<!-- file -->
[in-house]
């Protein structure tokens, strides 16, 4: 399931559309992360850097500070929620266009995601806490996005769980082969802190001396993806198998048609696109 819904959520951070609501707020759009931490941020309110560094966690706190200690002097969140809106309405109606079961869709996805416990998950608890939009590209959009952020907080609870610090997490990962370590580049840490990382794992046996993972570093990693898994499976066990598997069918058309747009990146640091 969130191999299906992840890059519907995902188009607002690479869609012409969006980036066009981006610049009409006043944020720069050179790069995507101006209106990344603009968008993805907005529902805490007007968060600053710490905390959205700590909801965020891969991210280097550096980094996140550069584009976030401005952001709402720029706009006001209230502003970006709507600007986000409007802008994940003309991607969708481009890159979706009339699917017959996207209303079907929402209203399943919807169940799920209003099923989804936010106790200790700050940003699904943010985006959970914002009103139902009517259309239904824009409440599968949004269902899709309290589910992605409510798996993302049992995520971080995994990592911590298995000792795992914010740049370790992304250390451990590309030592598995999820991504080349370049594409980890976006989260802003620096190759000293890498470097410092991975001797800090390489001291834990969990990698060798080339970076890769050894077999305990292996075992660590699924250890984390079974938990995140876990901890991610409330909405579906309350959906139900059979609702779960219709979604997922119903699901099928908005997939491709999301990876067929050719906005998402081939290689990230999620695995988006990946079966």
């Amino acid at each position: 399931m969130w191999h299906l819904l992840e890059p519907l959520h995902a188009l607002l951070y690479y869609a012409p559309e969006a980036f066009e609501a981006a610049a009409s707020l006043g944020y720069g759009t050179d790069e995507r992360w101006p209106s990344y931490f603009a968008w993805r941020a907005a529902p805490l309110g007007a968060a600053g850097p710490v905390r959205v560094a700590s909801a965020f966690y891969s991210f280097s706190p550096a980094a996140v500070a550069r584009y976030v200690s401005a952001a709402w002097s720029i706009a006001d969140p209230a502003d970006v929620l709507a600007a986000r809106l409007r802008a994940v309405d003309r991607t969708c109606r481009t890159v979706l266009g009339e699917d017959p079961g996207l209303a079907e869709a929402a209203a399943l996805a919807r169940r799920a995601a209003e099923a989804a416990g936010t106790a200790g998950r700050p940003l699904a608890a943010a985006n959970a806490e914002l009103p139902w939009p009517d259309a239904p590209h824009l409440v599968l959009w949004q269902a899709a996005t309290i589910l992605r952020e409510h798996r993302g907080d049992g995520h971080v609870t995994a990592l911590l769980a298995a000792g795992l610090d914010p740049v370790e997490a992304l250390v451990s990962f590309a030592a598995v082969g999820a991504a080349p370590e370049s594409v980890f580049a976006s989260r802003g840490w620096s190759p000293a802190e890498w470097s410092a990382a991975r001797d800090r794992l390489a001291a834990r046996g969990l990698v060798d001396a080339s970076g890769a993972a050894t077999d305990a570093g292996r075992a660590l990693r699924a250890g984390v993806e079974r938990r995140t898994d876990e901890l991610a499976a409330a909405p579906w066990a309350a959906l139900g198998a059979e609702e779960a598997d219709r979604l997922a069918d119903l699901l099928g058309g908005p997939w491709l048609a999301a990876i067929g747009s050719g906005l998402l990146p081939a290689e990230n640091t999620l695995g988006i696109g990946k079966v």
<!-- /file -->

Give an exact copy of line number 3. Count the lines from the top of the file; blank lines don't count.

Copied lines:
């Amino acid at each position: 399931m969130w191999h299906l819904l992840e890059p519907l959520h995902a188009l607002l951070y690479y869609a012409p559309e969006a980036f066009e609501a981006a610049a009409s707020l006043g944020y720069g759009t050179d790069e995507r992360w101006p209106s990344y931490f603009a968008w993805r941020a907005a529902p805490l309110g007007a968060a600053g850097p710490v905390r959205v560094a700590s909801a965020f966690y891969s991210f280097s706190p550096a980094a996140v500070a550069r584009y976030v200690s401005a952001a709402w002097s720029i706009a006001d969140p209230a502003d970006v929620l709507a600007a986000r809106l409007r802008a994940v309405d003309r991607t969708c109606r481009t890159v979706l266009g009339e699917d017959p079961g996207l209303a079907e869709a929402a209203a399943l996805a919807r169940r799920a995601a209003e099923a989804a416990g936010t106790a200790g998950r700050p940003l699904a608890a943010a985006n959970a806490e914002l009103p139902w939009p009517d259309a239904p590209h824009l409440v599968l959009w949004q269902a899709a996005t309290i589910l992605r952020e409510h798996r993302g907080d049992g995520h971080v609870t995994a990592l911590l769980a298995a000792g795992l610090d914010p740049v370790e997490a992304l250390v451990s990962f590309a030592a598995v082969g999820a991504a080349p370590e370049s594409v980890f580049a976006s989260r802003g840490w620096s190759p000293a802190e890498w470097s410092a990382a991975r001797d800090r794992l390489a001291a834990r046996g969990l990698v060798d001396a080339s970076g890769a993972a050894t077999d305990a570093g292996r075992a660590l990693r699924a250890g984390v993806e079974r938990r995140t898994d876990e901890l991610a499976a409330a909405p579906w066990a309350a959906l139900g198998a059979e609702e779960a598997d219709r979604l997922a069918d119903l699901l099928g058309g908005p997939w491709l048609a999301a990876i067929g747009s050719g906005l998402l990146p081939a290689e990230n640091t999620l695995g988006i696109g990946k079966v």